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Genuinely chilling people’s blood in the name of fun is notoriously hard to achieve. How many Halloween icons actually scare you? This can depend largely on how they are portrayed, whether by a film or a costumed actor in a spook alley, but for the most part, it’s clear to me which horror icons actually resonate with me when done right and which ones, no matter how noble an effort, will simply never be scary to me. So, where do your cherished icons weigh in on my scare scale?
Vampires: Ah, the ultimate representation of non-scary things that are constantly labeled as such (or, worse, as sexy). This doesn’t mean a good movie can’t be made about them, but vampires never will be scary to me. I just don’t get it. Their trademark is sucking blood, which you wouldn’t want to happen to you in real life or anything, and might be a good premise for, like, ONE film, but what a random and distasteful thing to spawn such a massive subgenre of both horror and romance. And I’m not one of those vampire purists who disdain the “Twilight” breed of vampire but worship “real vampires” like Dracula; every Dracula movie I ever tried to watch was so unscary I gave up on it faster than I would a “Dora the Explorer” episode (I’ve never watched that, but I hear it’s totally not scary).
Slashers: This is a broad category, as most fears already stem from the fear of death. A slasher can be a supernatural force like Freddy Krueger (NOT scary, by the way; decent premise, pitiful execution) or the boy next door. It is certainly scary to imagine human life concluding in such brutal and dehumanizing ways, but what already happens in real life is infinitely scarier than anything movies can cook up. The characters rarely even resemble real humanity, and the flicks are generally so focused on giving audiences “what they wanna see” that suspense, the most important element of horror, is lost. You already know that everyone’s going to die except one or two people; the only “surprise” is what gruesomely creative death they will have. I won’t rule out the occasional well-made slasher movie, but documentaries on real-life crimes are far more bone-chilling.
Clowns: The awesome thing about this one is it seems to have happened completely by accident. Someone thought grotesquely painted, ski-footed subhumans would elicit the same reaction from children as giving them a puppy. In rejection, perhaps, of adults’ misconceptions about us as children, it has actually become cool to be afraid of clowns. Stephen King capitalized on this with “It,” but you won’t get scares there. For a truly haunting portrayal, order a DVD of the old TV series “One Step Beyond” and find the episode “The Clown,” allegedly based on a true story. You’ll never laugh at a clown again.
Werewolves: My husband is obsessed with these, but I think they offer better opportunities for character study than for scares. Fright-wise, I think these too are a bit boring, but I respect that they represent the scariest thing of all — our own lack of self-control. Imagine being guilty of animalistic atrocities you never knew you had in you, knowing you are completely out of your own control, which is how many real killers may feel.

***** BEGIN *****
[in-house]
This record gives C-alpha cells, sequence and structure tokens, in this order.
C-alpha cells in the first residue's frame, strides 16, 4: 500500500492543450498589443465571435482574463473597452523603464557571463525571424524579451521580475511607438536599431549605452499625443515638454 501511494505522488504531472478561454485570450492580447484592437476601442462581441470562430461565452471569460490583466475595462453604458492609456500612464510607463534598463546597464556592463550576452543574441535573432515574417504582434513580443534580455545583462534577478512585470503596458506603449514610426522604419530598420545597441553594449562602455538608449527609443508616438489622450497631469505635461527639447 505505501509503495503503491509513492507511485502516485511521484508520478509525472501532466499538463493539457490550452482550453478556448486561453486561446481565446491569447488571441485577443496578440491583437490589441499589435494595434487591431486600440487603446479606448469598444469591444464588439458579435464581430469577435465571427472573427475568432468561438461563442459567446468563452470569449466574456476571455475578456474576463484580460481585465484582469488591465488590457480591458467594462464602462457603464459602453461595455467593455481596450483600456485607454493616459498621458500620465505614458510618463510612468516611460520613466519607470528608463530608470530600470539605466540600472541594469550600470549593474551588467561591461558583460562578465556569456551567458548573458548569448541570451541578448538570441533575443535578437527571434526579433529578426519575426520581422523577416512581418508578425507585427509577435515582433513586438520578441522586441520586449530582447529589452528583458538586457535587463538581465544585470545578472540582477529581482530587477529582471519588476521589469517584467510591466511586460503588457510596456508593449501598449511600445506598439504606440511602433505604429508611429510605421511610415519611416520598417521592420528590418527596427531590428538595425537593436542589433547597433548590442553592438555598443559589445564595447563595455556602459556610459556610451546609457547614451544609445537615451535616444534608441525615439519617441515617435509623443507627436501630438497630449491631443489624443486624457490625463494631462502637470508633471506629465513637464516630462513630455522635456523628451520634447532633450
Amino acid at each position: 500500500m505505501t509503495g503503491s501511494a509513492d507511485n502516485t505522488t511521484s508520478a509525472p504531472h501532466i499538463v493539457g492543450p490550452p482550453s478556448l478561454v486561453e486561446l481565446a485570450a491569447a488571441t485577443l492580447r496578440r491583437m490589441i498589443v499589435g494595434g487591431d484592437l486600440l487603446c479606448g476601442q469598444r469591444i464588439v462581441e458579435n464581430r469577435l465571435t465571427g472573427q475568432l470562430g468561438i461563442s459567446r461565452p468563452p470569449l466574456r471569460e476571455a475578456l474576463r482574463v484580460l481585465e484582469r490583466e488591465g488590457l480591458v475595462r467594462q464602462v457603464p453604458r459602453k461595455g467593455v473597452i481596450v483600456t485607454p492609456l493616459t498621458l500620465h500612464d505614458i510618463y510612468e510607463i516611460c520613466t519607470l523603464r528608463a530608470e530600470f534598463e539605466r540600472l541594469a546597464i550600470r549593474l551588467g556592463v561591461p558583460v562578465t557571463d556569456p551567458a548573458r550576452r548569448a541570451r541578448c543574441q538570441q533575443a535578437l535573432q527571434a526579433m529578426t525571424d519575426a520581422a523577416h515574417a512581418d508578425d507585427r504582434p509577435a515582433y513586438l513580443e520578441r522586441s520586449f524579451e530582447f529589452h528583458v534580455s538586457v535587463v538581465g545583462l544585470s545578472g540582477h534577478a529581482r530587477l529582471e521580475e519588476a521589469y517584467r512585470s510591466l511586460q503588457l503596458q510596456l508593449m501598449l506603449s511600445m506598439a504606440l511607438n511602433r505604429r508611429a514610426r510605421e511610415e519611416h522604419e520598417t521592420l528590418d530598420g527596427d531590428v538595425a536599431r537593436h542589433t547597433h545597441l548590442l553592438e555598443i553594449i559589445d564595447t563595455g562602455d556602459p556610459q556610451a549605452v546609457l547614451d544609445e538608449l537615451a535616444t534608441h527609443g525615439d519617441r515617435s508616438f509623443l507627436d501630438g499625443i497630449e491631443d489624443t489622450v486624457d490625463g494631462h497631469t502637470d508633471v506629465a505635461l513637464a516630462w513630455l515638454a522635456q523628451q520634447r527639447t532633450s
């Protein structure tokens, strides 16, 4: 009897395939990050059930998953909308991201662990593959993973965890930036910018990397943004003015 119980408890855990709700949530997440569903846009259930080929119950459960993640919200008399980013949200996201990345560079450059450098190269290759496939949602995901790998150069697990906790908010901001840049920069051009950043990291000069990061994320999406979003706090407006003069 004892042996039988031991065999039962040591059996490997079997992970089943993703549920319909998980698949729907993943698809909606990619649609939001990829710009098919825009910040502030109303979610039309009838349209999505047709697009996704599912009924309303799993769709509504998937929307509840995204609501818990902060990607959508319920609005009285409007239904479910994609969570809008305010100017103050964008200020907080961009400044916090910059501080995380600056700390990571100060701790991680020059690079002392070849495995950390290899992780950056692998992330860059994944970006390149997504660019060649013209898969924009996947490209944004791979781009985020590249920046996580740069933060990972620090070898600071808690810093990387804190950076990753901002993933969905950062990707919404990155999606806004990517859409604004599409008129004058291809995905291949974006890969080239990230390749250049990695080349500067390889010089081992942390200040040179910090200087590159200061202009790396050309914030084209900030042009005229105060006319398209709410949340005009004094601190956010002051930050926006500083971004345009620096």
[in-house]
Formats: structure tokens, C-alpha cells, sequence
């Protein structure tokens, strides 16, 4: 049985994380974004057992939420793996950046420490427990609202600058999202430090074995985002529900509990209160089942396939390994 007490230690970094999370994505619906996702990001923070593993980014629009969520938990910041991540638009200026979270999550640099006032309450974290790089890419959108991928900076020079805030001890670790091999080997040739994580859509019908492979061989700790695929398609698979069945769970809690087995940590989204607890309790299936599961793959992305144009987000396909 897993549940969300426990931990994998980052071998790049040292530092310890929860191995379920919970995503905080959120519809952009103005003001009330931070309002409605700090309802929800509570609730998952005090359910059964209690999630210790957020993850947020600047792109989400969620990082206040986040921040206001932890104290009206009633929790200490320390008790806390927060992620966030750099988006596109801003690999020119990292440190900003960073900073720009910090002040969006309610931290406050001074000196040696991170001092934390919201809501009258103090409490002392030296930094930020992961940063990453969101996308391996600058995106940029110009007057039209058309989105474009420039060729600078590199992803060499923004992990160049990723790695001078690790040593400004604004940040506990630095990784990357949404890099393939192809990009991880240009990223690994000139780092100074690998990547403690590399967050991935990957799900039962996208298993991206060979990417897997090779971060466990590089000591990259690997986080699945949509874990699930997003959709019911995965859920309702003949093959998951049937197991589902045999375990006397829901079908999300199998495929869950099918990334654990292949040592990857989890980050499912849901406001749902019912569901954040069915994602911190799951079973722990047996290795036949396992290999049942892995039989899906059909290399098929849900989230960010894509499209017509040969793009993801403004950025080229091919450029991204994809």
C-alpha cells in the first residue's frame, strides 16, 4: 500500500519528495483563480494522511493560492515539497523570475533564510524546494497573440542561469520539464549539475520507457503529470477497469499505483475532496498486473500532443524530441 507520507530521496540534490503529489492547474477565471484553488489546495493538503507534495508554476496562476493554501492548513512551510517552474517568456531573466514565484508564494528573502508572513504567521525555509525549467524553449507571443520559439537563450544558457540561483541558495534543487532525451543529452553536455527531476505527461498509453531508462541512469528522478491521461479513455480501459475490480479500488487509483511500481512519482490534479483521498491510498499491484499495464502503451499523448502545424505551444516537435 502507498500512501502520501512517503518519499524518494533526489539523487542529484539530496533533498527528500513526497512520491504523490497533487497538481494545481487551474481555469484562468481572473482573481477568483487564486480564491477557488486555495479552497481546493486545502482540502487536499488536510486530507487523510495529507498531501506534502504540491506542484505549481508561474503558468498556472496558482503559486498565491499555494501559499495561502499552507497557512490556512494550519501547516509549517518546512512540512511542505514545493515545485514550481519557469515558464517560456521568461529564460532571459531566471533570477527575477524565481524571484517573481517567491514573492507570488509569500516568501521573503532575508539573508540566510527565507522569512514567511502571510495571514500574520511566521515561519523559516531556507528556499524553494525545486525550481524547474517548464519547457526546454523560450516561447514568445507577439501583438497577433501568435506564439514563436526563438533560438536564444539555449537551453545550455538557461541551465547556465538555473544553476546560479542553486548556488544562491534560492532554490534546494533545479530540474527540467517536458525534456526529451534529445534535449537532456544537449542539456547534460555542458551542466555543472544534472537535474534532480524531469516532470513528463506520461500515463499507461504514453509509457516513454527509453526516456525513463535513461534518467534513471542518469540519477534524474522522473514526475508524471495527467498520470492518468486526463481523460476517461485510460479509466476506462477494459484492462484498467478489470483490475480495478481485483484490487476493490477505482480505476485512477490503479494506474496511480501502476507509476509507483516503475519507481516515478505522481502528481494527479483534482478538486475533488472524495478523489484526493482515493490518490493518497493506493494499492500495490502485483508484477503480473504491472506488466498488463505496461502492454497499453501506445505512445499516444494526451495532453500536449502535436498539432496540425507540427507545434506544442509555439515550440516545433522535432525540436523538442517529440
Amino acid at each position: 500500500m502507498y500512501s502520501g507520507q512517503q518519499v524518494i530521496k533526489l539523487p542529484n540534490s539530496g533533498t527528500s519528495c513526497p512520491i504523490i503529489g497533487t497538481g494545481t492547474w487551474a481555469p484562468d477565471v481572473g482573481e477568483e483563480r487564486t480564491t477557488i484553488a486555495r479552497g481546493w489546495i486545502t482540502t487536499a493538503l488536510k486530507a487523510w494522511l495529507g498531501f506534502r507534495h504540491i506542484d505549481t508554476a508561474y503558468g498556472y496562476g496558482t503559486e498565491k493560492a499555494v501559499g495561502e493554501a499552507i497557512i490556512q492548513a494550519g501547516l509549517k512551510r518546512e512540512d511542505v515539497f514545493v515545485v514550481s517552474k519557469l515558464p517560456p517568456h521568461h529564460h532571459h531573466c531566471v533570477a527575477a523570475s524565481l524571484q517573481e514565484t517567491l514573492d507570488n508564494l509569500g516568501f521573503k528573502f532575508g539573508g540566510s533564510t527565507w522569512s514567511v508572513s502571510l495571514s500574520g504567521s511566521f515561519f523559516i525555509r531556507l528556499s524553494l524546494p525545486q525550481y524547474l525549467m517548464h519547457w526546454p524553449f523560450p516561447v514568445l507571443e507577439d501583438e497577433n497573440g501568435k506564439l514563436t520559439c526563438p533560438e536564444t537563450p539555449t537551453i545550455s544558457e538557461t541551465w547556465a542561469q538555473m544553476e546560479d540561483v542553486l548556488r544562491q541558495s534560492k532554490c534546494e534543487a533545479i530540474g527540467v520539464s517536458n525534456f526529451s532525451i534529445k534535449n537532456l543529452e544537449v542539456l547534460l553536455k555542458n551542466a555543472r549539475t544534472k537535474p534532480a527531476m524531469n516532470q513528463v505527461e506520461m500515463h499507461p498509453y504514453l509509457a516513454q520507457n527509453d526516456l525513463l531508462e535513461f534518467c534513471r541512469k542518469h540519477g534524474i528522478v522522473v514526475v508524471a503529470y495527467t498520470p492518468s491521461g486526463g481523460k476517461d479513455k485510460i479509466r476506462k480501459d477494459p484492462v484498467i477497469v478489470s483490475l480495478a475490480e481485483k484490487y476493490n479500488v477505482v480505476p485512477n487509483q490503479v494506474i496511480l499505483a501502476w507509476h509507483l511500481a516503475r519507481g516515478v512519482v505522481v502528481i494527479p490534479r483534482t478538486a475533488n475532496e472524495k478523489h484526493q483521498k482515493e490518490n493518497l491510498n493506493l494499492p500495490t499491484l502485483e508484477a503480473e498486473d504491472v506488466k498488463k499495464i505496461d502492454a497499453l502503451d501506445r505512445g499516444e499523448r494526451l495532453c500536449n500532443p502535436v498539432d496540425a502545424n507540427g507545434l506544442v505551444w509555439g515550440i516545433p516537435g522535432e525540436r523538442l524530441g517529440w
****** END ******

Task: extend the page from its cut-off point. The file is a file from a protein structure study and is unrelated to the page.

Zombies: This is another insanely popular one I just don’t get. They can be creepy, but they’ve gotten progressively less scary with every portrayal since the original “Night of the Living Dead.” I think dead bodies are inherently creepy, but zombies don’t even have to be dead bodies. I know there are many different interpretations, but in general, zombies are kept from being intimidating by their utter absence of brainpower. All they’ve got is a body, a fragile thing which is so easily incapacitated. If they can’t move, they’ve got nothing, meaning that, at least for dead-body ones, particularly hot or cold weather can immobilize their one asset. I know, I know — YOUR zombies are different, right? They’re still not scary.
Demons: This is an interesting one, because so many religions still consider them very real. Therefore, to some of us, demons are no laughing matter, something each of us have a very real chance of encountering. What I like about the demon genre is that, in general, the element of suspense is all-important. We’re rarely shown more than tantalizing hints of what the demon might look like through ancient drawings or hoofprints, ala “Paranormal Activity” and “Drag Me To Hell.” Demons have to be handled particularly well to be scary, but when they are, they’re very scary.
Witches: Again, witchcraft is a real and serious matter to many people, so they can be haunting for that reason alone. “The Blair Witch Project” is probably the best example of a scary witch (who, of course, we never see). Besides that, I can’t think of many scary witches, but movies about the Salem Witch Trials do genuinely creep me out for their portrayal of such dark times, when the very idea of witchcraft was so terrifying to people it drove them to do the Devil’s work without magic.
Ghosts: This is about as overdone as you can get, but, again, it all depends on the treatment. Ghosts don’t have to be scary to be interesting; some ghost stories can be romantic, touching or thought-provoking. But it’s hard to find much here we haven’t seen before, so for true ghostly scares, look to the older films, like “The Haunting” (the original) and “The Innocents.” Again, ghosts are scariest when the idea of them is more important than the sight.
So basically, every horror icon that creeps you out is, on the whole, not scary . . . to me, I guess I have to add, but come on, think about it. Zombies? Really?